The city of Mobile in Alabama removed a controversial Confederate statue early Friday morning without announcing the decision beforehand.
The 120-year-old bronze monument represented Admiral Raphael Semmes, a commerce raider known for sinking Union-allied ships during the Civil War and who was jailed on treason charges in New York City.
The abrupt removal comes just days after protesters began flooding the streets of Mobile and other cities across the country to denounce systemic racism and police brutality in the wake of George Floyd’s in-custody killing in Minneapolis.
Mayor Sandy Stimpson confirmed Friday that he ordered the removal of the monument and said the statue is in “a secure location.”
“To be clear: This decision is not about Raphael Semmes, it is not about a monument and it is not an attempt to rewrite history,” Stimpson said in a statement posted on Twitter.
On June 4, 2020, I ordered that the statue of Admiral Raphael Semmes be moved from its location at the intersection of Government and Royal streets in downtown Mobile.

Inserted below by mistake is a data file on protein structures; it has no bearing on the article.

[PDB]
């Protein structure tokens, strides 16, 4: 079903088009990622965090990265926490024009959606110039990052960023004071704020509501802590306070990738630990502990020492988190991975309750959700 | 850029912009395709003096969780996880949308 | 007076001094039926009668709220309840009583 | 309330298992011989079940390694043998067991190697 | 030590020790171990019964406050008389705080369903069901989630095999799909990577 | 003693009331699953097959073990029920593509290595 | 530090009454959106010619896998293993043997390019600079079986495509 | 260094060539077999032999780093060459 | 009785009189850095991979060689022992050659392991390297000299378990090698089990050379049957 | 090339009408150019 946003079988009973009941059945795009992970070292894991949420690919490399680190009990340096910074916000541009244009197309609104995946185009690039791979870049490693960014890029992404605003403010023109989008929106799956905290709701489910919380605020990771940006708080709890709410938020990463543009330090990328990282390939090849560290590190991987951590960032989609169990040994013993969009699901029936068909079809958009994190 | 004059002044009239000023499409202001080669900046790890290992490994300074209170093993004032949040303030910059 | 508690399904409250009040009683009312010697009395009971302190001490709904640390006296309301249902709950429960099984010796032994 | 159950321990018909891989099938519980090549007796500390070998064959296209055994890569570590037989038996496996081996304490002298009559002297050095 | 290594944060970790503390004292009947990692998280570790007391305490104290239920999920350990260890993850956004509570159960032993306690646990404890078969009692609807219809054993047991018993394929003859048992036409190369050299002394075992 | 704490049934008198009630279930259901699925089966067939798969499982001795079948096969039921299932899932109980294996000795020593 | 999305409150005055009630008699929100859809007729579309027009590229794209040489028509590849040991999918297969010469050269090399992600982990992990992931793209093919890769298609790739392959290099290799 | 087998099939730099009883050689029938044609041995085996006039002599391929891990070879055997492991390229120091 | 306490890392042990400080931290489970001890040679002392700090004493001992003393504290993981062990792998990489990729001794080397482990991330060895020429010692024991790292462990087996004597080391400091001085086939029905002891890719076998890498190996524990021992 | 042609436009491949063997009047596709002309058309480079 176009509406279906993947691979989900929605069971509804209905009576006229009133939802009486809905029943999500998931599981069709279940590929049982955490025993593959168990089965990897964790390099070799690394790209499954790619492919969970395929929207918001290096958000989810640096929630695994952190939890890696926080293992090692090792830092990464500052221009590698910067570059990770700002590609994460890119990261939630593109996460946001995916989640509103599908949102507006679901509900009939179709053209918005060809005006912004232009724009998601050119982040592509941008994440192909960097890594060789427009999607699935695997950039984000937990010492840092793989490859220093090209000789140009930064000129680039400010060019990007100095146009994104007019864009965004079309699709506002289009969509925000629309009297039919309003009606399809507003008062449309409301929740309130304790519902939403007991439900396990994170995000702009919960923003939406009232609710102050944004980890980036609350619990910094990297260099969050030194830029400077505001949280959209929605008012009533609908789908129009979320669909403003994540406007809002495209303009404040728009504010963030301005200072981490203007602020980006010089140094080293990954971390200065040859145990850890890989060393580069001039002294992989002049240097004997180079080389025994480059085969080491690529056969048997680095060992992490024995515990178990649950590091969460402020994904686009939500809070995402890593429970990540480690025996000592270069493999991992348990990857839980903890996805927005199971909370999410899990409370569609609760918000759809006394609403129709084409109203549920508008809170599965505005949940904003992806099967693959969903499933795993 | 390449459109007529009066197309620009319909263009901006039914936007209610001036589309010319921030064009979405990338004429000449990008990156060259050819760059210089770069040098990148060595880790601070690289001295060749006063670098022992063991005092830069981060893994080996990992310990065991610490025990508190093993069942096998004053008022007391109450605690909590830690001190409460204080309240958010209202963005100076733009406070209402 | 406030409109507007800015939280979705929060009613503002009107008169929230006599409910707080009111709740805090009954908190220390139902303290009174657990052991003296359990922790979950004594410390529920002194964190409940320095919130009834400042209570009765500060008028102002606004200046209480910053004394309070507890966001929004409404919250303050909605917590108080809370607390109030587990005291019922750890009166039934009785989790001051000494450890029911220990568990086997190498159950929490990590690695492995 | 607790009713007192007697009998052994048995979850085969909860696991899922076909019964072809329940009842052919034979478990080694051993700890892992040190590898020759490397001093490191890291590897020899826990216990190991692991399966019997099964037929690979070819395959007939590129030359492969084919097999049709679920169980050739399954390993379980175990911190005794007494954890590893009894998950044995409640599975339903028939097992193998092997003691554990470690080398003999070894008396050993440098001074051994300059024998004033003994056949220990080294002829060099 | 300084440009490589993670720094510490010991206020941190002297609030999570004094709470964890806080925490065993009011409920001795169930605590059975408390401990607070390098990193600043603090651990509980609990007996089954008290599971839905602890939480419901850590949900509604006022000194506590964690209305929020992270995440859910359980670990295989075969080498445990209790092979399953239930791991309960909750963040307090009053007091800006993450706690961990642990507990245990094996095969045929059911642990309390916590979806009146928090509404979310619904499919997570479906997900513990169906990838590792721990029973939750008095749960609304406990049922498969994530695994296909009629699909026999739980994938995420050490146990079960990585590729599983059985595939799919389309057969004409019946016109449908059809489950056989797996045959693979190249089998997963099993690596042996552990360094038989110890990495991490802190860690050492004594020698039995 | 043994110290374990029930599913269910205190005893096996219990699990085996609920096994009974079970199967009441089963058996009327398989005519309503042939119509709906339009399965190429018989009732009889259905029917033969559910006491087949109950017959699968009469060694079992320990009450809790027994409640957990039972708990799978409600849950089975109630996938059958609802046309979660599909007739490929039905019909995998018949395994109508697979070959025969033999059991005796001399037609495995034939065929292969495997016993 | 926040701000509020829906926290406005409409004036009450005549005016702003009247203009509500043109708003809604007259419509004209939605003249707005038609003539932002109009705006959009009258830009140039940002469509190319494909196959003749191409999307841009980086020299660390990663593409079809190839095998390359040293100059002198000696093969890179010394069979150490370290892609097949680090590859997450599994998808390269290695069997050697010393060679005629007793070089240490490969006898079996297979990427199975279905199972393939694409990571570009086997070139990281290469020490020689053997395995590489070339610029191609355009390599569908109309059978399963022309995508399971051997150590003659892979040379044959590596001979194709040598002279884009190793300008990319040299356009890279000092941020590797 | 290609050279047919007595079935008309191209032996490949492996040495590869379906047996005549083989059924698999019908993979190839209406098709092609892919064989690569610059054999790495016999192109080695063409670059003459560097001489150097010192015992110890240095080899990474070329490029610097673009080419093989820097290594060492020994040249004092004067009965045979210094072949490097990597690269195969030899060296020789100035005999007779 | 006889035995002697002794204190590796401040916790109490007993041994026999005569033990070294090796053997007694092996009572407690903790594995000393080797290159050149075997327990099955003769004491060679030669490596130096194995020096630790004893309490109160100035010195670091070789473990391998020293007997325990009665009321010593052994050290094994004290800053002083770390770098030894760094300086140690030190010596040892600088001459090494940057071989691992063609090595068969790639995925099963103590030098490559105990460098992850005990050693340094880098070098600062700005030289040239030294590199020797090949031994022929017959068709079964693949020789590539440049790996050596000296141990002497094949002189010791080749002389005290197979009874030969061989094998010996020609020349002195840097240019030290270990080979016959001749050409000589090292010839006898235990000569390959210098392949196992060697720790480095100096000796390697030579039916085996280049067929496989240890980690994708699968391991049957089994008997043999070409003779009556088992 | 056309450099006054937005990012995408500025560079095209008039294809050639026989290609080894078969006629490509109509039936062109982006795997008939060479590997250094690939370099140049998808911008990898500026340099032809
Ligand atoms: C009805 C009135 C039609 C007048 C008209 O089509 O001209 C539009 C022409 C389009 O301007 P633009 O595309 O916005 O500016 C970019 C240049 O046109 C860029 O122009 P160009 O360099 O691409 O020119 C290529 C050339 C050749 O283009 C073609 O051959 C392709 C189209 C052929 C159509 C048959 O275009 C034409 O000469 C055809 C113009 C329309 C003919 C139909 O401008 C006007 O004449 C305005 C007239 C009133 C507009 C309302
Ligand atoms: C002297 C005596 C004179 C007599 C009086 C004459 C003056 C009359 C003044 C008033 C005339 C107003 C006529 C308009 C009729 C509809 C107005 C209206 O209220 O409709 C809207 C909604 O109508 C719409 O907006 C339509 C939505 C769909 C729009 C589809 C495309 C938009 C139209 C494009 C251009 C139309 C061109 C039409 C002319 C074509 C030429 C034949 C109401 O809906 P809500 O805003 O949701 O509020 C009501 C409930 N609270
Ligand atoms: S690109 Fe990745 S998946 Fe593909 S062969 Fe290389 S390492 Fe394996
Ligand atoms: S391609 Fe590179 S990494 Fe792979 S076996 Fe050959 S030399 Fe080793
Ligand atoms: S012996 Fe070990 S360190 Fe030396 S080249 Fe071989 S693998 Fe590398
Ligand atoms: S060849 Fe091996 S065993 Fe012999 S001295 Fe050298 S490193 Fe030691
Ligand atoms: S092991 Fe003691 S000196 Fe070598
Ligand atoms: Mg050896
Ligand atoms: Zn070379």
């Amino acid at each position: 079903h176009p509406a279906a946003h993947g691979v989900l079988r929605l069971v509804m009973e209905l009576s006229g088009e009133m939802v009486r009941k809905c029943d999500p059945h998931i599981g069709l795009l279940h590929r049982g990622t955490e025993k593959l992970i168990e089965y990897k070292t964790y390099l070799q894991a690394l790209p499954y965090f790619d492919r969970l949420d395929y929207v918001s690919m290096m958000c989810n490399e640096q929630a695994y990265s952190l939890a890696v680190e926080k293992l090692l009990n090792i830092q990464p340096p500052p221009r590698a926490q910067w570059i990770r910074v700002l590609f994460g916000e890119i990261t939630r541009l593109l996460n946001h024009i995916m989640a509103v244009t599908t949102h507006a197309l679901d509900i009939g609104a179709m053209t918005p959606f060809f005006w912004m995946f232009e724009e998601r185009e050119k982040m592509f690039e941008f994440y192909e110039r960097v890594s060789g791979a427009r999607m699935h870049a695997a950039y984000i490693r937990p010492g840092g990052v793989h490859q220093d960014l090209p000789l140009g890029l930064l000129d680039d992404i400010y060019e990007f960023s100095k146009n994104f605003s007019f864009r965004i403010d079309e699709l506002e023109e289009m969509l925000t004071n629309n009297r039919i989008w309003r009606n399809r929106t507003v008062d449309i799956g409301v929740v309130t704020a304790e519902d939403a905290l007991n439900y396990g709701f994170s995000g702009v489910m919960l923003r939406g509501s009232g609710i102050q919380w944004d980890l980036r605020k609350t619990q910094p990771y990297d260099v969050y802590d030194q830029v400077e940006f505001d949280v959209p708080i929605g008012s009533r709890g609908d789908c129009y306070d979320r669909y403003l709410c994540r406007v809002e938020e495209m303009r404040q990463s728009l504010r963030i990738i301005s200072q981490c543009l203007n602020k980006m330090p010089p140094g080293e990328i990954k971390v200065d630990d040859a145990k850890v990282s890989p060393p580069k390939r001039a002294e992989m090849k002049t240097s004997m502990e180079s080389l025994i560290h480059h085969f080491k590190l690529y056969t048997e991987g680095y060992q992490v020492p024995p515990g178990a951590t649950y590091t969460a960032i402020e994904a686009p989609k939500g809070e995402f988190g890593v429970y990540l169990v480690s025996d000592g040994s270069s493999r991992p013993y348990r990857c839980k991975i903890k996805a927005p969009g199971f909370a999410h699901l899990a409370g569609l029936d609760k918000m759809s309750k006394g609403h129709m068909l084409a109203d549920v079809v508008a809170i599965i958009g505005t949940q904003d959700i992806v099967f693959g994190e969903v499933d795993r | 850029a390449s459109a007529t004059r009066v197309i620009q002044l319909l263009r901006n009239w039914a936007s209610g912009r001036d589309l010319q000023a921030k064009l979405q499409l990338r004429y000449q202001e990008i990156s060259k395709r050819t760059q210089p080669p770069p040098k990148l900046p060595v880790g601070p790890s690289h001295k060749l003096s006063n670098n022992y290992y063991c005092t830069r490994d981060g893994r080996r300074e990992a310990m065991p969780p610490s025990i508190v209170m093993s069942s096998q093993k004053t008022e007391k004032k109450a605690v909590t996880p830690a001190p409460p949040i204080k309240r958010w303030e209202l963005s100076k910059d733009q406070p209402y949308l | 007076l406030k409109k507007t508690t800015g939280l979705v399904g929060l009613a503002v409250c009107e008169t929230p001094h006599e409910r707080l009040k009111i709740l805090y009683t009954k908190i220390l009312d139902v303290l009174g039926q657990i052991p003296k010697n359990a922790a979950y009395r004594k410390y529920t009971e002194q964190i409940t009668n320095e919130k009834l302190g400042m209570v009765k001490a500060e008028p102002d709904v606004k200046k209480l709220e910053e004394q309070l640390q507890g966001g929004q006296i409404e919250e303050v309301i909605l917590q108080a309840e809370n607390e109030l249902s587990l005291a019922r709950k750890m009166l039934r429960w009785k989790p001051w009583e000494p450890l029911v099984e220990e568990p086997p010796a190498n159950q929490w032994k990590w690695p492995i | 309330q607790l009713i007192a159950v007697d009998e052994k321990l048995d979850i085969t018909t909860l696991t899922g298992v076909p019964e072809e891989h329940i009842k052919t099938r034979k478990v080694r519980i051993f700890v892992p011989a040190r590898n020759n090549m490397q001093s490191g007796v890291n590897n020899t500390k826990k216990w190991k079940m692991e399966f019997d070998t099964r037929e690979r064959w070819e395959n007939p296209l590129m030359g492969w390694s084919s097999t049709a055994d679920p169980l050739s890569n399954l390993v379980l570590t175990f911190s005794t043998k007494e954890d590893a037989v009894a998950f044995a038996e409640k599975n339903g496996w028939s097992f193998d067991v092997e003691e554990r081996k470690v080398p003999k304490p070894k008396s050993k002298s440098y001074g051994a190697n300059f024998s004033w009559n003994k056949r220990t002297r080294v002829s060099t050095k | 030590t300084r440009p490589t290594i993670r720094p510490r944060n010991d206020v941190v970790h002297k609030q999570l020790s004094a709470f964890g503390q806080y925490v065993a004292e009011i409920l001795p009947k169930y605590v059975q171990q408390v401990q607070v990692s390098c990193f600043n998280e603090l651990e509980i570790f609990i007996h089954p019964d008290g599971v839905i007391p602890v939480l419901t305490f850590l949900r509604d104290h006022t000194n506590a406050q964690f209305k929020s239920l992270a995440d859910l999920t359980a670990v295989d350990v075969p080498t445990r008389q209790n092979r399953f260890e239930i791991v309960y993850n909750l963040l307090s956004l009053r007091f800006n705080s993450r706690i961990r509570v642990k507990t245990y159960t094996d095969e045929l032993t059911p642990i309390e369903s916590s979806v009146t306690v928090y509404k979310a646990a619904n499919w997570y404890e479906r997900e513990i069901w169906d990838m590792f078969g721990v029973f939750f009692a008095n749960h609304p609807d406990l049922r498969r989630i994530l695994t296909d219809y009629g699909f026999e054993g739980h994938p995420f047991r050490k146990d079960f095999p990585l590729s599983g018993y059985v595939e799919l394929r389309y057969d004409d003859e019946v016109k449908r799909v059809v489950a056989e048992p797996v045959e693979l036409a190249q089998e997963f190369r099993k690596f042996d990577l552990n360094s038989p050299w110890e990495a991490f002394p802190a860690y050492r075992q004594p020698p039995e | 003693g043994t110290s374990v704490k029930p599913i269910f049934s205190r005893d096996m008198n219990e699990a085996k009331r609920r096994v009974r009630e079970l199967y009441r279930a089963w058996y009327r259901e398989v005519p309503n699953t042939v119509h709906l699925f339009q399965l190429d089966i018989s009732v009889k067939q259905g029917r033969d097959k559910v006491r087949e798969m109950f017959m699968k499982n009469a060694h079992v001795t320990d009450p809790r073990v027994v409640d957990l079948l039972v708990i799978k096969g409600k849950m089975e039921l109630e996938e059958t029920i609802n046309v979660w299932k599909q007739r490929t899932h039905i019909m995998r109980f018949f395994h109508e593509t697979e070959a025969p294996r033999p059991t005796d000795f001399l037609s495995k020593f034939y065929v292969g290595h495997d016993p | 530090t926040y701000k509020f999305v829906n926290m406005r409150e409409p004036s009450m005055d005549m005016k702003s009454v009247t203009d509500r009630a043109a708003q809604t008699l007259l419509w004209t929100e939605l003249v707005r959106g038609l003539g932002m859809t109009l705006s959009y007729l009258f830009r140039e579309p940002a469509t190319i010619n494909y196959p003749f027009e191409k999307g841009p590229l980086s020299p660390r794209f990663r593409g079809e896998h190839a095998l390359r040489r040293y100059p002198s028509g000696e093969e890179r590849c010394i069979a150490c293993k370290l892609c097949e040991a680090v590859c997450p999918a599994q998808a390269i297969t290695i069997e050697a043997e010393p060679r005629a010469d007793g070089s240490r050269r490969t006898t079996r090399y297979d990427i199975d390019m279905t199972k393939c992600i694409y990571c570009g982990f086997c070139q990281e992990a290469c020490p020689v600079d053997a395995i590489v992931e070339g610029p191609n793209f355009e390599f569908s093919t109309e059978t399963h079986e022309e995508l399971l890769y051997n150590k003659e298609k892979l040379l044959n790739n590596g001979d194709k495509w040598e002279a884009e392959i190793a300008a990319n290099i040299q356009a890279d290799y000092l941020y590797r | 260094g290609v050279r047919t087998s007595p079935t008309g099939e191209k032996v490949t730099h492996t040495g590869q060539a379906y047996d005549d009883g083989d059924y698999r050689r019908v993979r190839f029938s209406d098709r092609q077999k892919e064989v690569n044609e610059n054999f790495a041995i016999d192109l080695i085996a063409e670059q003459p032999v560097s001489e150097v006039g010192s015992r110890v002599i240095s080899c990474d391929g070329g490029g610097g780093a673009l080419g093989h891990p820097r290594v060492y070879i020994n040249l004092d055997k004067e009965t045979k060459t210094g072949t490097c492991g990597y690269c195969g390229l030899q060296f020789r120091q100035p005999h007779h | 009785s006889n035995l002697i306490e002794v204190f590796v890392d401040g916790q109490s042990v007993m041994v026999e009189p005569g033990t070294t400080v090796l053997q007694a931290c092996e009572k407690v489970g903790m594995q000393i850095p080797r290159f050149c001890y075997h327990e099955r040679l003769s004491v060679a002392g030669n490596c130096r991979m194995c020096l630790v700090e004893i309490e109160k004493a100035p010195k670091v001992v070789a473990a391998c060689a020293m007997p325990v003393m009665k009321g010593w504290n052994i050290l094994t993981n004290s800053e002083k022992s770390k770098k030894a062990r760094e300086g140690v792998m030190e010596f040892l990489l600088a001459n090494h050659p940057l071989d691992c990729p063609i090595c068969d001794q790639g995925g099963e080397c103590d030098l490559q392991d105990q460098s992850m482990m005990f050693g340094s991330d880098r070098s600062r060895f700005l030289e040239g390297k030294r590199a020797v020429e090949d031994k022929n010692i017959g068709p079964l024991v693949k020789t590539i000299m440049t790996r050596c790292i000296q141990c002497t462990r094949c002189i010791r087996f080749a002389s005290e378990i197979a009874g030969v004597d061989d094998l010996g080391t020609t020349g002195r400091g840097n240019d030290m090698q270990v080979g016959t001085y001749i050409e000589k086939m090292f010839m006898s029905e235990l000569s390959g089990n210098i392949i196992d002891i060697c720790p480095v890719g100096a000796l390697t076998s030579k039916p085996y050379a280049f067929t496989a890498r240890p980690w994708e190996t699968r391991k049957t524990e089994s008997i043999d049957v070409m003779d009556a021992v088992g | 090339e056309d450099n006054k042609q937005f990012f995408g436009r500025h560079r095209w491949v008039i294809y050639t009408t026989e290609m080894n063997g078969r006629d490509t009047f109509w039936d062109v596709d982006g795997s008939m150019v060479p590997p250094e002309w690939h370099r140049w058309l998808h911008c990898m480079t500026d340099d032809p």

— Mayor Sandy Stimpson (@MayorStimpson) June 5, 2020
“Moving this statue will not change the past,” he said. “It is about removing a potential distraction so we may focus clearly on the future of our city. That conversation, and the mission to create One Mobile, continues today.”
Semmes, who was born in Maryland in 1806, also worked as a lawyer, teacher and newspaper editor, according to a biography by the Naval History and Heritage Command.
He once served as captain of the CSS Alabama cruiser and took his ship through the Atlantic from 1862 to 1864, capturing some 60 merchantmen and sinking a Federal warship, the online biography states. Semmes was briefly imprisoned after the conflict and later returned to Mobile to pursue a legal career.
In Virginia, meanwhile, Gov. Ralph Norman announced this week he plans to remove a massive statue of Confederate Gen. Robert E. Lee, who led the South’s revolt to preserve slavery during the Civil War. It will be one five Confederate monuments to come down in Richmond.
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